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Thread: Colonized UTI or real UTI?

  1. #1

    Colonized UTI or real UTI?

    Went to the Ed last night with chills and a low-grade fever. They came back and told me I have a UTI but I explained to them that my catheter (sp) is always colonized and they said it's normal to have a high white cell count (something like that) in the bladder but I have bacteria in my bladder and they want me on antibiotics

    How do I tell the difference between colonized and a real UTI?
    Male - 21 y/o - c5 ASIA B since summer 2013

  2. #2
    Quote Originally Posted by LazyLegs View Post
    Went to the Ed last night with chills and a low-grade fever. They came back and told me I have a UTI but I explained to them that my catheter (sp) is always colonized and they said it's normal to have a high white cell count (something like that) in the bladder but I have bacteria in my bladder and they want me on antibiotics

    How do I tell the difference between colonized and a real UTI?
    Typically my urologist will treat for a urinary tract infection when the urine tests show 100,000 CFU (colony forming units) of bacteria. That said, occasionally the urologist has treated an infection with antibiotics when the tests show 50,000 CFU (probably based on the type of bacteria and/or if I've recently been treated for an infection, but the selected antibiotic didn't completely clear up the infection). Thankfully haven't had any recent experiences with urinary tracts infections.

  3. #3
    Because I'm colonized and always have high counts, my urologist treats only when I get fully symptomatic, which for me means fever, dramatically increased spasticity, increase in nerve pain and bladder spasms.

  4. #4
    Quote Originally Posted by annev308 View Post
    Because I'm colonized and always have high counts, my urologist treats only when I get fully symptomatic, which for me means fever, dramatically increased spasticity, increase in nerve pain and bladder spasms.
    Yeah but how do they know the fever and all that is from a uti and not something else?
    Male - 21 y/o - c5 ASIA B since summer 2013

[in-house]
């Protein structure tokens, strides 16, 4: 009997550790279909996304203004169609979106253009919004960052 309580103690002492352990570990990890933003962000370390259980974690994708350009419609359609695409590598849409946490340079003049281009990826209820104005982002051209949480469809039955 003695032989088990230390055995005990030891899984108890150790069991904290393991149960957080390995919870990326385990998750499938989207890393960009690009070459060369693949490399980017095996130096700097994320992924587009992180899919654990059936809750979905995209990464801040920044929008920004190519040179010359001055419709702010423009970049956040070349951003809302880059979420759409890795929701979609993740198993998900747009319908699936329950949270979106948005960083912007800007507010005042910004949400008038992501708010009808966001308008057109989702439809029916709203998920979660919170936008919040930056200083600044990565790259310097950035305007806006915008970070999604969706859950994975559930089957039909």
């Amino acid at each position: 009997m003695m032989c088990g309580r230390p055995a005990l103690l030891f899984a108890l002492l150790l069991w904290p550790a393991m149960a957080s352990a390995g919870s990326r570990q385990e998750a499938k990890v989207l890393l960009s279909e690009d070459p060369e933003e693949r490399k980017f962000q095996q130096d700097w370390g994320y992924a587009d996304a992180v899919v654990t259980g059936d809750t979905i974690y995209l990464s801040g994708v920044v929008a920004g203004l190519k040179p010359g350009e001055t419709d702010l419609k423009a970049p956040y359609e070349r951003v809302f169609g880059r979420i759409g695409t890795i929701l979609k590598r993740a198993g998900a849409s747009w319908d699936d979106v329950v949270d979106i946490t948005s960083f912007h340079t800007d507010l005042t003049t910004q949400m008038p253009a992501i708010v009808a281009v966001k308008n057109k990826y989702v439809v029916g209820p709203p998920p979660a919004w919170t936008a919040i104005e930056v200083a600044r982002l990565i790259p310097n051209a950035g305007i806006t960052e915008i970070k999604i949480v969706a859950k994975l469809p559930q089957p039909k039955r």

5. #5
    If you have an indwelling catheter, you are colonized with bacteria. UTIs should be treated if you have symptoms e.g. blood in urine, fever, increased spasticity, body aches, odorous urine. AND as gjnl mentioned about a >100,000 bacterial load count is the other reason to treat.

    The goal is to keep your colonized bacterial count <100,000 or better < 50,000.

    pbr

  6. #6
    my urologist will only treat if symptomatic i.e. fever chills and such. it sounds to me like you are symptomatic therefore it is not a colonized UTI and is a true UTI.
    T6 incomplete from MS and an aortic aneurysm surgery that went bad.

  7. #7
    They determine the symptoms are from the UTI because: 1. There is nothing else wrong (wound/flu/ingrown toenail/whatever) and 2. I only have bladder spasms when I have proper UTI and 3. I have a neuropathic pain pattern that is specific to upper UTI.

    Before I had SCI knowledgeable urologists and had some understanding of colonization myself I was very aggressively over treated for every tiny remotely symptomatic UTI. Net result is that most of what I'm colonized with is vulnerable only to gentamicin, tobramycin and penicillin to which I am sensitive. Have better judgement than I did and don't let it happen to you.

  8. #8
    Senior Member Cowboys_Place's Avatar
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    LazyLegs,

    You take anything to try and prevent having uti's? There's so many threads on this web site to help prevent uti's it's almost mind-boggling! I've tried more than a few of them without much success so I basically take a cranberry pill twice a day and drink enough water to drown a fish. Still I have constant sediment which coats my hose and the smell is unpleasant to say the least but thankfully that's the only symptoms I have I hope you get yours under control.
    Courage is being scared to death but saddling up anyway. .(John Wayne)

  9. #9
    Quote Originally Posted by SCI-Nurse View Post
    If you have an indwelling catheter, you are colonized with bacteria. UTIs should be treated if you have symptoms e.g. blood in urine, fever, increased spasticity, body aches, odorous urine. AND as gjnl mentioned about a >100,000 bacterial load count is the other reason to treat.

    The goal is to keep your colonized bacterial count <100,000 or better < 50,000.

    pbr
    Is there anything I can do to keep my bacterial load count down?

    My buddy just got several real bad AD episodes from a bad UTI, so it's come to my attention more. Thankfully I don't usually get UTIs and I want to keep it that way
    Male - 21 y/o - c5 ASIA B since summer 2013

  10. #10
    A few things that can help reduce your risks:
    • Maintain a closed system for your catheter. This means avoid anything that involves disconnecting the catheter from the drainage system, such as switching to leg bags or opening the connection to do irrigations.
    • Be sure that you don't have "dependent loops" in the drainage tubing, esp. when using a bedside drainage bag.
    • Secure the catheter to avoid "pistoning" of the catheter in/out of the urethra or SP stoma.
    • Clean the catheter (outside the body) and the skin around it (genitals or abdominal skin for a SP catheter) daily with a disinfectant like CHG. Sage makes a kit for doing this cleaning.
    • Drink plenty of fluids...at least 3 liters daily.


    (KLD)

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